Prayer is a moment to moment practice for me, since I have come to sense that it is related to thought. What if prayer wasn’t something that only or primarily occurs in a structure such as a church, synagogue, temple or mosque? When I was a student at The New Seminary in NYC, I wrote a paper called Prayer Is Portable and the focus was on the idea that it is as everpresent as the air we breathe. Many people consider prayer intercessionary; asking for something that on some level, they are unsure will happen, uncertain that they even deserve. What if we could turn it into something for which we could be grateful even before it arrives on our ‘doorstep’? In this moment, I am waiting for my car to be serviced and I am grateful that it will be happy, healthy and road worthy for the price I was quoted. This afternoon, my HVAC professional is coming to my ‘chilly in Philly/brrr in Bucks County’ house to get the heater back on track for a reasonable fee and that I will be cozy tonight as the snow will be wafting down. For that, I give thanks in advance, seeing it, hearing it, knowing it. I set intention for easy flowing writing this afternoon, smooth sailing with putting the finishing touches on a class I am teaching on Monday, organizing my house to accomodate the various facets of my work/play.
I am a consistent seedplanter in my personal and professional lives. Many’s the time, I have requested certain outcomes and have been both delighted and disappointed, wondering why people haven’t made the choices I would want them to since, after all, I in my infinite wisdom know what is best for everyone. Then I remember spiritual powerhouse Michael Beckwith’s voice ringing through the majestic, high ceilinged Tindley Temple in Philadelphia back in 2009 when he and his divinely diva-listically talented wife Rickie Byars Beckwith came in via Common Ground Fellowship. He encouraged us to accept that “God’s delays are not God’s denials.” This, while it is comforting, is still frustrating for this gotta get it done, overachiever. I contemplate the myriad miracles that have come my way, when I trust in Divine Timing. Sure, I want what I want when I want it and sometimes the gift comes with the reassurrance that the Highest Good will prevail, despite appearances at the time. In the last few months of her life, my mother would express what I called her Que Sera Sera attitude as she would say “What will be, will be, babycakes.” I think she found comfort in the acceptance of what is, rather than having to do anything. I am learning that as well, despite my best efforts to cling to tried and true, if not always soul satisfying behaviors and attitudes.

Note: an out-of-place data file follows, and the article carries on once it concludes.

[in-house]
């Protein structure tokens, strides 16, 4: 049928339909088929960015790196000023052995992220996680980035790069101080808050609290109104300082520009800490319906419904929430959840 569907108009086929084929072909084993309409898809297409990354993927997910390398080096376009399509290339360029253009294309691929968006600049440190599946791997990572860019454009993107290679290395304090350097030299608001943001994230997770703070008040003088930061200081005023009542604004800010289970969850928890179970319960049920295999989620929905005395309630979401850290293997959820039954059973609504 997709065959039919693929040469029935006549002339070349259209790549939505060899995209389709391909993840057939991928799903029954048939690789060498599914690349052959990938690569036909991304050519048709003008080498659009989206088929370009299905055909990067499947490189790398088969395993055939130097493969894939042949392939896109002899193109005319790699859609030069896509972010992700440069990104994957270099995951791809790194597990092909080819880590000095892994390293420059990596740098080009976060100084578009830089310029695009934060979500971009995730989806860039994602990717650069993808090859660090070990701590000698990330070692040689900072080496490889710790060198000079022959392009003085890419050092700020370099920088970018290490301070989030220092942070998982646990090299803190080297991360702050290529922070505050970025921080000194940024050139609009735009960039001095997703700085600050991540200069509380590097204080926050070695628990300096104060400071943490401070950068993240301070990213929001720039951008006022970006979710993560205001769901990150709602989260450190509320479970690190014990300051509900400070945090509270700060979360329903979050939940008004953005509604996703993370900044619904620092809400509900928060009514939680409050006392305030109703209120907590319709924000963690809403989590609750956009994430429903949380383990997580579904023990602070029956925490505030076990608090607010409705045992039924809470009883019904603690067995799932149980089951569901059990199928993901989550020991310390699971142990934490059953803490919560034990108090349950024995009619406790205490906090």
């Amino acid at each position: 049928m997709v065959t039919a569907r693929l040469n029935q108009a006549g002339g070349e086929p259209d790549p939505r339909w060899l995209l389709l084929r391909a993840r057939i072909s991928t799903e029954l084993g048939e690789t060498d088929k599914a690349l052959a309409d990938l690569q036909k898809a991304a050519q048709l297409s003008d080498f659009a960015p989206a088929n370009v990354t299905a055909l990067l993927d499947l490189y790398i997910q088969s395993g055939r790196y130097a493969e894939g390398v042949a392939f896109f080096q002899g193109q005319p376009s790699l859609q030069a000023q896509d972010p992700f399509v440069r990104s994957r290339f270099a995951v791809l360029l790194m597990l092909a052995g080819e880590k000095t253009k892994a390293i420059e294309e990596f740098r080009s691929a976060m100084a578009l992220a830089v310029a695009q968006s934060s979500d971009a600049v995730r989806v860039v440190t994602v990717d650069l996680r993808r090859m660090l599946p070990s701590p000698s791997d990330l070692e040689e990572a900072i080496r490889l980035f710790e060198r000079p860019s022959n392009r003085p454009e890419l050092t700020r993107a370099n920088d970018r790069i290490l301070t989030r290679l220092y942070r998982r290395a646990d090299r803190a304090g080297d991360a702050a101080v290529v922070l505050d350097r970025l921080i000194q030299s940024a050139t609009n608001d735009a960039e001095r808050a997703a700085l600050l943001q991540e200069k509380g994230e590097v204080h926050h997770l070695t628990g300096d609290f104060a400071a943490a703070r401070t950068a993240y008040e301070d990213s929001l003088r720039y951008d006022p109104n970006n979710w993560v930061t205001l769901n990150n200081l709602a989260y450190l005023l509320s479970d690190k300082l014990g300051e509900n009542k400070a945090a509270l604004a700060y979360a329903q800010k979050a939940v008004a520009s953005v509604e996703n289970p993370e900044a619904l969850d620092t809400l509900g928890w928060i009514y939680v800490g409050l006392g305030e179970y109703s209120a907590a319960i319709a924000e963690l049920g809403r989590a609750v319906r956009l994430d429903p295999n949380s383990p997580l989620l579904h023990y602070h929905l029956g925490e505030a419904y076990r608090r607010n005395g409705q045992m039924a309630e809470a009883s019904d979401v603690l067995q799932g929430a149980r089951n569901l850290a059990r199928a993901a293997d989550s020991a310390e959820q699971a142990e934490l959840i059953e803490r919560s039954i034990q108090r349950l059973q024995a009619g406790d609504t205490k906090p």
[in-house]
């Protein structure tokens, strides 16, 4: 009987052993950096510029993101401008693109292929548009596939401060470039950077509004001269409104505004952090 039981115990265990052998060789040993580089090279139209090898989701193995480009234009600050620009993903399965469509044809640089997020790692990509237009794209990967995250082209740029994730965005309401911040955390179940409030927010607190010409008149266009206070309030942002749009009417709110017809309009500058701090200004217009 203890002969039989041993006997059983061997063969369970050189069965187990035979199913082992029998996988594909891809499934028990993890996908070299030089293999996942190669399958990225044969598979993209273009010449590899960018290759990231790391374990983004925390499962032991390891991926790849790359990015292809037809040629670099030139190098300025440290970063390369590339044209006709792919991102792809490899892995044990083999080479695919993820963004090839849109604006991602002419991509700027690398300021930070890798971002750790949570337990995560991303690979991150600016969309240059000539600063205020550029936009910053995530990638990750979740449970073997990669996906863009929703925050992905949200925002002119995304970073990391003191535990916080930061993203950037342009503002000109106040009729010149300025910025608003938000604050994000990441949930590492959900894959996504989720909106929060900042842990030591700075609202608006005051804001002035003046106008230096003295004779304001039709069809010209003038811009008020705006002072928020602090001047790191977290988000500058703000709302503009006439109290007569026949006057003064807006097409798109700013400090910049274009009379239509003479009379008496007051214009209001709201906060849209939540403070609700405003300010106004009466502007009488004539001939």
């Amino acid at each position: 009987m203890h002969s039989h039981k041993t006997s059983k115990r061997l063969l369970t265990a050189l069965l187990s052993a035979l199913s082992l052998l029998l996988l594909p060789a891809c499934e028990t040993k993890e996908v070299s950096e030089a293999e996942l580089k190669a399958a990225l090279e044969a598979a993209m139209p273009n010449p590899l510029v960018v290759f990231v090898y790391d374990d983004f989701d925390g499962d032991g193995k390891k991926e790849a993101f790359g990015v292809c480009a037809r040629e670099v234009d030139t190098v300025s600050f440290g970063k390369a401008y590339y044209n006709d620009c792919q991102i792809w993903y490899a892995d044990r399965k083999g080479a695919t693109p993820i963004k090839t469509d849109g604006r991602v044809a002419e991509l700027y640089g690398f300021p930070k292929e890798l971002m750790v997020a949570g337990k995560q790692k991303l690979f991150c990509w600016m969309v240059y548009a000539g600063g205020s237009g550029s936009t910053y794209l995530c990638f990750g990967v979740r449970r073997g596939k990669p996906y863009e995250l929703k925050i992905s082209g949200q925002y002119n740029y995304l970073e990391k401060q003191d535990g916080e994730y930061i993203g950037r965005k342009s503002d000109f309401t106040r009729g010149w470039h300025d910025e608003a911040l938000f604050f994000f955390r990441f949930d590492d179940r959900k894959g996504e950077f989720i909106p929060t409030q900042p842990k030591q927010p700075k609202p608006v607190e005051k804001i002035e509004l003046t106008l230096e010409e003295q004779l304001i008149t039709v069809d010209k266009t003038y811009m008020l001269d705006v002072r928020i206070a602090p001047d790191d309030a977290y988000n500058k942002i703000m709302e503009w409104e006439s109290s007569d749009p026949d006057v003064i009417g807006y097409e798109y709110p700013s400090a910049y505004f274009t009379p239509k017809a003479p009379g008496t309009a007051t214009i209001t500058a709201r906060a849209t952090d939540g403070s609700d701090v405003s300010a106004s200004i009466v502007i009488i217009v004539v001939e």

I have found that prayers are always answered, perhaps not always as I would have had them be at the moment, but have yielded treasure beyond measure.
http://youtu.be/xMVkf5xu8as We Let It Be by Rickie Byars Beckwith
There isn’t a person on the planet who has escaped loss, challenge and change, since it is the nature of human existence. Nothing stays the same, impermanence is the name of the game. The question is “how do we face it?” Is it with grace and grit or whining and worrying? If we are conditioned with a particular mindset, then it is up to us to decide if we want to maintain it if it is serving us, or shift it if isn’t. There are three perspectives from which to view the world and its occurrences:
Victim- Feeling as if we are being ‘done to’; at the mercy of someone elses’ choices and behaviors. Blame and shame is the name of that particular game. While it is so, that there are some circumstances in which someone in power causes harm to those who are weaker and more vulnerable (such as child abuse), it is when a person recognizes that they have the power to change their circumstances and their beliefs, that they are able to transcend their victimhood.
Survivor: Characterized by a willingness to take that step away from limiting perspective; changing the story that may have had someone succumbing to their fears of how life ‘has to be the way it’s always been’ because that’s all they’ve known. Accompanying it is a sense that they are triumphing and moving forward. Taking responsibility for their feelings and perceptions. Often, I equate survivors with the flexibility of a willow tree that bends in the wind, rather than simply standing solid like an oak tree. I have physically witnessed a 50-60 foot tall oak tree topple in the midst of gusts, while surrounding willows remained when the tempest subsided.